Anchoring and Adjusting
Ask people when Charlemagne became emperor, while wondering aloud if the event occurred before A.D. 1200, and the reactions will be as follows. Those without a clue will respond with dates near 1200, while those who realize that Charlemagne was coronated before that time, but who do not remember when, will shave their estimates. Roughly, their median reply will be 1000.
Conduct the same exercise while mentioning A.D. 400 as the possible moment, and the responses will change. The uninformed will once more defer to the cue, thereby cutting their estimates by eight centuries. Meanwhile, those who vaguely know the answer will again alter the original suggestion, but this time by raising their estimates. Their median reply will be the year of the Lord 600, give or take.
Charlemagne’s actual coronation took place in A.D. 800 (Not that I need remind you of that.) The educated parties overshoot the mark in the first exercise and undershoot it in the second. They err because they reason through anchoring and adjusting. That is, they begin with a benchmark, then make an adjustment. But such modifications are usually insufficient. The anchor proves too heavy.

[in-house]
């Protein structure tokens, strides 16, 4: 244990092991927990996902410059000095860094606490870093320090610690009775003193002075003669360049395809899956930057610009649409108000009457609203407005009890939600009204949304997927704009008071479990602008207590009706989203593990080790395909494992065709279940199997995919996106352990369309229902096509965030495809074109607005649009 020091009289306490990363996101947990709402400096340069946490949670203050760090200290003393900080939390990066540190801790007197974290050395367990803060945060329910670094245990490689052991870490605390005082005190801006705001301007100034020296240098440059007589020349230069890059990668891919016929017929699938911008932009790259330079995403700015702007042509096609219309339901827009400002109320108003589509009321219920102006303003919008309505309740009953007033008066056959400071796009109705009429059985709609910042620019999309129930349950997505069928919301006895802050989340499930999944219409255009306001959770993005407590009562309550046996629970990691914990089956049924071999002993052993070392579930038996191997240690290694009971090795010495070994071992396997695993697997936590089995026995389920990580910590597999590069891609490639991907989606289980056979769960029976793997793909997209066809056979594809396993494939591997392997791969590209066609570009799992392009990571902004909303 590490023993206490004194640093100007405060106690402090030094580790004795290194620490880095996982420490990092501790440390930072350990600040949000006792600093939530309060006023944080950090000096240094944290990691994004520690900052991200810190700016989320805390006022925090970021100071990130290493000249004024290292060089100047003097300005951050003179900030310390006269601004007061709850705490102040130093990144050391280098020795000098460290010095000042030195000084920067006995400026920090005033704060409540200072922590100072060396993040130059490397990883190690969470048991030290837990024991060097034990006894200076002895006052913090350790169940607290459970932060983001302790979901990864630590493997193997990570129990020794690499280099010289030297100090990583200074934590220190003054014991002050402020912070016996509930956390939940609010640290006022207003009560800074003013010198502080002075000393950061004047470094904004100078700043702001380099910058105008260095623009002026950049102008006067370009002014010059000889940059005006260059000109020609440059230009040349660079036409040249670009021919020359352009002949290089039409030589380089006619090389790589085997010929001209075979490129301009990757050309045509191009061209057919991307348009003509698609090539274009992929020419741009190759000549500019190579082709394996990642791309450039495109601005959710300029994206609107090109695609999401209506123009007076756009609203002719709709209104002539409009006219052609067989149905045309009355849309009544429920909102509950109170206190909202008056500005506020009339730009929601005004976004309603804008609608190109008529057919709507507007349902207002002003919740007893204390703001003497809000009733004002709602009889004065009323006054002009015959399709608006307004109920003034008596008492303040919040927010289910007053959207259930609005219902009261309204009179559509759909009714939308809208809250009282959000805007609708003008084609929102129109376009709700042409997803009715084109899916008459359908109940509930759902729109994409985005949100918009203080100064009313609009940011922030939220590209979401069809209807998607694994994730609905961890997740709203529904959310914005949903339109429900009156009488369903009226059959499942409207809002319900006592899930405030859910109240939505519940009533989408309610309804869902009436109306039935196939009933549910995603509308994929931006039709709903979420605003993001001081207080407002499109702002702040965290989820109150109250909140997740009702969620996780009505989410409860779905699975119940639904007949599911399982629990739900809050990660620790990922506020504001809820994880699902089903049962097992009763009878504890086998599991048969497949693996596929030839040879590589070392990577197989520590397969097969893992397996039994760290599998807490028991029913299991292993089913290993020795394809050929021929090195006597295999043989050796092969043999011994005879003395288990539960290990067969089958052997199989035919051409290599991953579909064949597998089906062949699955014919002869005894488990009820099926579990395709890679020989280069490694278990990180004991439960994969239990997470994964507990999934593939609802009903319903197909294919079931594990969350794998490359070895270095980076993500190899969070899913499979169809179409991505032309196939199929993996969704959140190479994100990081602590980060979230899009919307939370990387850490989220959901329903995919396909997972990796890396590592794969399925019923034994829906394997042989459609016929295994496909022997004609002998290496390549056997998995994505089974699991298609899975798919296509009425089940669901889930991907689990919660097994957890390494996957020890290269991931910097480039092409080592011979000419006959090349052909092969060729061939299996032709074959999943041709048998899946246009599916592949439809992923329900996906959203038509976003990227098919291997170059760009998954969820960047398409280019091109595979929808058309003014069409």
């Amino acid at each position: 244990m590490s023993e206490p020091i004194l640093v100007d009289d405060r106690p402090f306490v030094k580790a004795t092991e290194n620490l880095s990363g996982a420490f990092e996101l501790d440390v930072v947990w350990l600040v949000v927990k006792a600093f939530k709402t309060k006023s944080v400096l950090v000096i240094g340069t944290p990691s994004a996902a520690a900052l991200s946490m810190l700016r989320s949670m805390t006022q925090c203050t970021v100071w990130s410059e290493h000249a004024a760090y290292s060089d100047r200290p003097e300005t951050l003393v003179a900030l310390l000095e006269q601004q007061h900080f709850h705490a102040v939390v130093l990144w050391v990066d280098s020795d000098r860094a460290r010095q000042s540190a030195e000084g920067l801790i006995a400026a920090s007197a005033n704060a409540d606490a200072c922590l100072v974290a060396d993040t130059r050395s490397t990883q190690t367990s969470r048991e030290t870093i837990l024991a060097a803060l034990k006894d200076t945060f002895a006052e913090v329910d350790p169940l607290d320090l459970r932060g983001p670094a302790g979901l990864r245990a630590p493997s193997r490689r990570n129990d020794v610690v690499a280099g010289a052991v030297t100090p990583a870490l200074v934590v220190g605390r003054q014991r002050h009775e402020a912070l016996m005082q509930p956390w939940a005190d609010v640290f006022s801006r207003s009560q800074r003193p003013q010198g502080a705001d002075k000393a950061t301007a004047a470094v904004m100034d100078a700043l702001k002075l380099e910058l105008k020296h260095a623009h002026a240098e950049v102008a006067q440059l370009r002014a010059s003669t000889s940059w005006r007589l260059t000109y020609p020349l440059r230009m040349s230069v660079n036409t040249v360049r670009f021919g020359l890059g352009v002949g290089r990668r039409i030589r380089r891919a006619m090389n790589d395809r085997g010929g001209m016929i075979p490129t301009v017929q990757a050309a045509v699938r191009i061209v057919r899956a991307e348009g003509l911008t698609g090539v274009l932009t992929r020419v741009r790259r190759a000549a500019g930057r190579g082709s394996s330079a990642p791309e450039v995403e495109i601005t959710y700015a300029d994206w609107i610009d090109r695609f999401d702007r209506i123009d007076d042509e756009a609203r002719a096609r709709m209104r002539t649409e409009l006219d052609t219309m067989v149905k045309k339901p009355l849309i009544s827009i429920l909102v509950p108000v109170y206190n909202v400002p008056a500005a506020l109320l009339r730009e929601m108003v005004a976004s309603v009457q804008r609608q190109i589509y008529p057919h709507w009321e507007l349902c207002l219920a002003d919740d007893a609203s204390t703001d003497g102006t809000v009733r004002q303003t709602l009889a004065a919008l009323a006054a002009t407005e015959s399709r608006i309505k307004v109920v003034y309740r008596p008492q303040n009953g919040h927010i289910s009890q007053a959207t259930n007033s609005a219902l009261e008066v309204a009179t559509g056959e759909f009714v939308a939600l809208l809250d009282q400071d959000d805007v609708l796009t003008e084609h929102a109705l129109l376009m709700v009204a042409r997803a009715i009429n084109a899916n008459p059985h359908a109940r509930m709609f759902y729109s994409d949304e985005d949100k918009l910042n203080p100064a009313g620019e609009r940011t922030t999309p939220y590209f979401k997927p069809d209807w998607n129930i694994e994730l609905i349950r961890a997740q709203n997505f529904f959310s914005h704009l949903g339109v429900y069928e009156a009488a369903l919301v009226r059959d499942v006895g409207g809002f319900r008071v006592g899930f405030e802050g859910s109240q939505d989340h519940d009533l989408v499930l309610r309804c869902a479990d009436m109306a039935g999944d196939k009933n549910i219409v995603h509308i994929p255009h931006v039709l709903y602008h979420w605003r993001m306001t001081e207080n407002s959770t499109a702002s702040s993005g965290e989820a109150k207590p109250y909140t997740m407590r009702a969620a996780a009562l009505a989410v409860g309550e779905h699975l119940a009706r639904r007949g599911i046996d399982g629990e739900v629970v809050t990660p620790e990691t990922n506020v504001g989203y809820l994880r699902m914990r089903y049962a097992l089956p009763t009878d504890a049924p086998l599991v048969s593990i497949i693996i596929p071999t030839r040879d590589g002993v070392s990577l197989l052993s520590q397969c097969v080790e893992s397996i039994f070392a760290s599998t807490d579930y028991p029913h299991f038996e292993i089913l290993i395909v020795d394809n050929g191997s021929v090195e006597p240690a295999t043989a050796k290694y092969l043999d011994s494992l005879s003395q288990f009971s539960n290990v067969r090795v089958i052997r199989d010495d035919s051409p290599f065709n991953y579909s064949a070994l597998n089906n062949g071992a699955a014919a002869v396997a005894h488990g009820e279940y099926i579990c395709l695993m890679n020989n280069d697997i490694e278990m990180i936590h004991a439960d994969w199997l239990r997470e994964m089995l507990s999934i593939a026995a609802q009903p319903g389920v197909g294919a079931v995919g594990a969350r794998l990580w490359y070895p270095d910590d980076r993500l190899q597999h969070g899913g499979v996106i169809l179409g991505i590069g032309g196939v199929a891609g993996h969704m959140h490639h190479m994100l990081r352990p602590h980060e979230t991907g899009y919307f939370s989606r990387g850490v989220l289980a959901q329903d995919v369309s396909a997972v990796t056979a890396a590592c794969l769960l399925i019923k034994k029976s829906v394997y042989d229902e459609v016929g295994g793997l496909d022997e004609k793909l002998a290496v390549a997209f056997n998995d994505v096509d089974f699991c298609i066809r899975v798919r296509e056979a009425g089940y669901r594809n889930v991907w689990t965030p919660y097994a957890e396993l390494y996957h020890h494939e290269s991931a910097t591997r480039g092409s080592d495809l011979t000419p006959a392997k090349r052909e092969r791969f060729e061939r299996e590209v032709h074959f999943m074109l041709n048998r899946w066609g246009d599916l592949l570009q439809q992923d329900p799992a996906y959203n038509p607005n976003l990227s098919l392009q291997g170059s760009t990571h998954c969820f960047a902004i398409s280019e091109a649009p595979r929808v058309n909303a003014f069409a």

The reaction by both investors and observers to ARK Innovation’s (ARKK) performance has provided a textbook case of anchoring and adjusting. Most have used the fund’s high-water mark as their reference point. That is typically how people view investments—how far has it declined from its peak value? From that perspective, a large loss implies an upcoming rally. But such thinking comes from anchoring and adjusting, and may therefore be flawed.